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Reviewed by:
  • Edging Toward Iberia by Jean Dangler
  • Geraldine Hazbun (bio)
Jean Dangler. Edging Toward Iberia. University of Toronto Press. vii, 172. $65.00

The title of Jean Dangler's book indicates that this is no traditional study of medieval Iberia but, rather, a reflection on process and progress. In this bold and brilliant work, medieval Iberia – or, as Dangler prefers, non-modern Iberia – is subject to a critical overhaul, one that acknowledges its fluidity and heterogeneity, and marks scholarly developments in this direction, but demonstrates that scholars continue to adopt categories, labels, and ideas, like "the reconquest" or "medieval Spain," that threaten to ossify some of the most diverse and complex features of early Iberia. "Edging toward Iberia" is duly explained as "a continual process of assessing the terms and models that guide not only our research but also our critical relationship to the past." The reader is, unsurprisingly, rarely on firm ground in the best possible way. [End Page 197]

The book is scrupulously organized in three parts: an examination of the fundamental critical problems and a proposed solution using the network theory of Manuel Castells and the world systems analysis (WSA) of Immanuel Wallerstein, the application of the solution to the familiar topics of trade, travel, and socio-economic conditions, and the application of the methodology to new topics related to politics, identity, and culture. Within each part, there are two or three separate chapters allowing both breadth of vision and detailed application of theory to specific historical, literary, and socio-cultural examples. Identifying a critical framework with which to explore and articulate heterogeneity and fluidity requires no small amount of scholarly rigour, as Dangler demonstrates. The first part, concerning fundamental problems, identifies periodization and geography as key concerns that tend to characterize non-modern Iberia as a bordered, static space when it was closer to "a network of interrelated attachments between varying individuals and groups." Dangler proposes that edging towards Iberia is "edging toward Africa and the Middle East at the same time" and that network theory and WSA invite more expansive ways to imagine Iberian history and space. Dangler's use of network theory and WSA is rooted in the ability of these constructs to explore the nature of systems and networks, especially through their identification of central and peripheral nodes in a system, the question of power, and vertical and horizontal network organization. Dangler acknowledges that these theories are associated with modern technology and with a global, capitalist world system and that Castells is himself skeptical about wholesale efforts to apply his ideas to non-modern eras. He justifies their relevance insofar as the principles they interrogate, such as connection and interaction, are not inherently modern and offer a means of analysing the complexity of the Iberian past more acutely, via the abandonment of simple, inert binaries in favour of an examination of relationships in culture and history as "always shifting and in flux."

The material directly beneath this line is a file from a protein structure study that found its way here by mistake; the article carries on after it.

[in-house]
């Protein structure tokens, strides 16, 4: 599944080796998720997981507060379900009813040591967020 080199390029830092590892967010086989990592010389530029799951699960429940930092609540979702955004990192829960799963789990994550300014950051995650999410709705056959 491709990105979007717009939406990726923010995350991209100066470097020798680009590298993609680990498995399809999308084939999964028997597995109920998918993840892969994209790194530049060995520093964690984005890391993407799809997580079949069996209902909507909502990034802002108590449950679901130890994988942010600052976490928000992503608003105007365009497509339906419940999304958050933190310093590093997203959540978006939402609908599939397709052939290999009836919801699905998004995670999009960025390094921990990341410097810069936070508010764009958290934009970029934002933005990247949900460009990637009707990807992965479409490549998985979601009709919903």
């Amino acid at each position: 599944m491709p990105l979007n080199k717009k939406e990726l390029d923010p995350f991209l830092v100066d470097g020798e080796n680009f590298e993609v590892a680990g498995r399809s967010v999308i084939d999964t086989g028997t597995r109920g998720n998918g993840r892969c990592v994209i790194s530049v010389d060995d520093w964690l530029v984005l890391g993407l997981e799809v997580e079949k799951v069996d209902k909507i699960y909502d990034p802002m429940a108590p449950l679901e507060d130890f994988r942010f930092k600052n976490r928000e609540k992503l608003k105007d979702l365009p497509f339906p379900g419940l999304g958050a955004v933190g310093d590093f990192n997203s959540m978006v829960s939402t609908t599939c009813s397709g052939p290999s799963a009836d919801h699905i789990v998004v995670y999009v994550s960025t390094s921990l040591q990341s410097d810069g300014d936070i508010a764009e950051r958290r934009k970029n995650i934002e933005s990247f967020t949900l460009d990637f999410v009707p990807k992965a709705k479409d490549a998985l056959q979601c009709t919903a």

Dangler's application of the methodology in the second part is a compelling insight into the Islamicate trade network and the role of al-Andalus within it as well as the nature of travel and intercultural exchange. Dangler's review of feudalism, "slavery," and poverty in the context of network theory and WSA produces valuable discussion of the mutability and variety inherent in these seemingly uniform topics. In the third part, Dangler deftly illustrates that socio-political change was diverse and interactive and makes a convincing case for the fluid, interdependent political network of which al-Andalus was a part. Applying the tenets of network theory and WSA to the field of group identity and culture also strengthens the case for shifting reliance away from religion, ethnicity, and national affiliation as constituents of identity. Culture and identity are instead represented as "a system of continuities and deviations."

Dangler's book is a challenging and important study that, in edging towards Iberia, takes us to some necessarily uncomfortable conclusions about the relevance and scope of methods and models that have hitherto dominated [End Page 198] scholarship. In recognizing al-Andalus, Iberia, and the Maghreb as part of the same system, and in using new methodologies to identify and articulate connections, it...


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pp. 197-198
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